Older breast cancer patients undergo postmastectomy breast reconstruction infrequently, in part because of a perception of increased surgical risk. This study sought to investigate the effects of age on perioperative complications after postmastectomy breast reconstruction.
The American College of Surgeons National Surgery Quality Improvement Program Participant Use Files from 2005 to 2012 were used to identify women with breast cancer who underwent unilateral mastectomy alone or with immediate reconstruction. Thirty-day complication rates were compared between younger (<65 years) and older (≥65 years) women after implant-based reconstruction, autologous reconstruction, or mastectomy alone. Linear and logistic regression models were used to control for differences in comorbidities and age.
A total of 40,769 patients were studied, of whom 15,093 (37 percent) were aged 65 years or older. Breast reconstruction was performed in 39.5 percent of younger and 10.7 percent of older women. The attributable risks of breast reconstruction, manifested by longer hospital stays (p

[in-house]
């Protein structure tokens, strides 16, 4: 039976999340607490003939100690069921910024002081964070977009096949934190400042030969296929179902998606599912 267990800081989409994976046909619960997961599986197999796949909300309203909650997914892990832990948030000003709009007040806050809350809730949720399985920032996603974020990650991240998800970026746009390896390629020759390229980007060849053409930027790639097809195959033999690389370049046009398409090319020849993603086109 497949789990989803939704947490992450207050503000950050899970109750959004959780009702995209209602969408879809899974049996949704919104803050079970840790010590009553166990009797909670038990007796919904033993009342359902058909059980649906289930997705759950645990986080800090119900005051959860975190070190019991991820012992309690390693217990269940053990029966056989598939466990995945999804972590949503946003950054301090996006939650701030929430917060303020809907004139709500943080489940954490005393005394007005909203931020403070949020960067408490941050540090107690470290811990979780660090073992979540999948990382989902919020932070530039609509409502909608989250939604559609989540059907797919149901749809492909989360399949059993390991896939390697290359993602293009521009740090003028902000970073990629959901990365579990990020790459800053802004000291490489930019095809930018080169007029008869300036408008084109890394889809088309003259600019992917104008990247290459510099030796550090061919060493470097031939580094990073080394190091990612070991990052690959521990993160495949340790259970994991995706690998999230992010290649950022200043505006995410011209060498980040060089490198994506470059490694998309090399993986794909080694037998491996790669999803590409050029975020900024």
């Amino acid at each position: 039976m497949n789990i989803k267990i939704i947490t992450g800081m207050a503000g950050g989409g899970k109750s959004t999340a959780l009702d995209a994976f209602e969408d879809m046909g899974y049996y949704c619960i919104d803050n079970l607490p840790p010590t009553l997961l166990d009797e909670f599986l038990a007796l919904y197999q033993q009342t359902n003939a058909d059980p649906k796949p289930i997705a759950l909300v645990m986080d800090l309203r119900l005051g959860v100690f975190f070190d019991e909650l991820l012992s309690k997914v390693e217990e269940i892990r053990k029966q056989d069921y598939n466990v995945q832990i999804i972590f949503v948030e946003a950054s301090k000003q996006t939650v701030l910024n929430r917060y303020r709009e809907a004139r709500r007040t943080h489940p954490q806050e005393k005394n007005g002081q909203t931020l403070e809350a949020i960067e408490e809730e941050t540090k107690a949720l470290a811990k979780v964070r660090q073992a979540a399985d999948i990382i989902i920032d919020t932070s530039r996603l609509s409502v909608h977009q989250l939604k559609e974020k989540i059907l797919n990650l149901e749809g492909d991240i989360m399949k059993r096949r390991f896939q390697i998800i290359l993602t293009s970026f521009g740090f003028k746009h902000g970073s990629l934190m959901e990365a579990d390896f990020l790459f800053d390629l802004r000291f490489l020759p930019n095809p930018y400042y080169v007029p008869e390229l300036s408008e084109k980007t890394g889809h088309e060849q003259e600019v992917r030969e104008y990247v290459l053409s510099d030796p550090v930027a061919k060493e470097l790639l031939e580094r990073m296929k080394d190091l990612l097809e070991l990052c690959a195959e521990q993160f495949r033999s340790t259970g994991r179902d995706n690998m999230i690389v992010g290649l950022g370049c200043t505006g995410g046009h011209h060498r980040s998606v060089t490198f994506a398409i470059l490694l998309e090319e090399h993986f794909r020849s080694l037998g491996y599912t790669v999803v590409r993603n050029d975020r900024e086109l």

< 0.001), more frequent complications (p
< 0.001), and more reoperations (p
< 0.001), were similar in older and younger women. There were no differences in the adjusted complication rates between older and younger patients undergoing implant-based reconstruction. However, older women undergoing autologous reconstruction were more likely to suffer venous thromboembolism (OR, 3.67; p
The perioperative risks attributable to breast reconstruction are similar in older and younger women. Older patients should be counseled that their age does not confer an increased risk of complications after implant-based breast reconstruction. However, age is an independent risk factor for venous thromboembolism after autologous reconstruction. Special attention should be paid to venous thromboembolism prophylaxis in this group.
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